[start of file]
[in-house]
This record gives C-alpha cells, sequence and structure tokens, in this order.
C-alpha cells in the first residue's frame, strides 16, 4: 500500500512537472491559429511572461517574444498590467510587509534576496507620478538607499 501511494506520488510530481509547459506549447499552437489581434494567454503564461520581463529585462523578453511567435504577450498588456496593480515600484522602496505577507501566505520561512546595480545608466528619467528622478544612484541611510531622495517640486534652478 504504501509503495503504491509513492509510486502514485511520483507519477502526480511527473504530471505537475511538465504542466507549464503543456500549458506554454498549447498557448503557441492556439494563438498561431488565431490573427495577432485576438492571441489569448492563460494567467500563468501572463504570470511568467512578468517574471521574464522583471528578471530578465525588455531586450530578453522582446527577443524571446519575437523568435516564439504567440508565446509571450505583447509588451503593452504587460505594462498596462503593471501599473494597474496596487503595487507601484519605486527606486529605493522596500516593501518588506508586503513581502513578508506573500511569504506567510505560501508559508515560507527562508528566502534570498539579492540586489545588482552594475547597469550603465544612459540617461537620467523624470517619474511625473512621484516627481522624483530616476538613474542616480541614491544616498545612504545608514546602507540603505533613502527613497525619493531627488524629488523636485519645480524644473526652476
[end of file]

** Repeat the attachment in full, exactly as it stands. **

[in-house]
This record gives C-alpha cells, sequence and structure tokens, in this order.
C-alpha cells in the first residue's frame, strides 16, 4: 500500500512537472491559429511572461517574444498590467510587509534576496507620478538607499 501511494506520488510530481509547459506549447499552437489581434494567454503564461520581463529585462523578453511567435504577450498588456496593480515600484522602496505577507501566505520561512546595480545608466528619467528622478544612484541611510531622495517640486534652478 504504501509503495503504491509513492509510486502514485511520483507519477502526480511527473504530471505537475511538465504542466507549464503543456500549458506554454498549447498557448503557441492556439494563438498561431488565431490573427495577432485576438492571441489569448492563460494567467500563468501572463504570470511568467512578468517574471521574464522583471528578471530578465525588455531586450530578453522582446527577443524571446519575437523568435516564439504567440508565446509571450505583447509588451503593452504587460505594462498596462503593471501599473494597474496596487503595487507601484519605486527606486529605493522596500516593501518588506508586503513581502513578508506573500511569504506567510505560501508559508515560507527562508528566502534570498539579492540586489545588482552594475547597469550603465544612459540617461537620467523624470517619474511625473512621484516627481522624483530616476538613474542616480541614491544616498545612504545608514546602507540603505533613502527613497525619493531627488524629488523636485519645480524644473526652476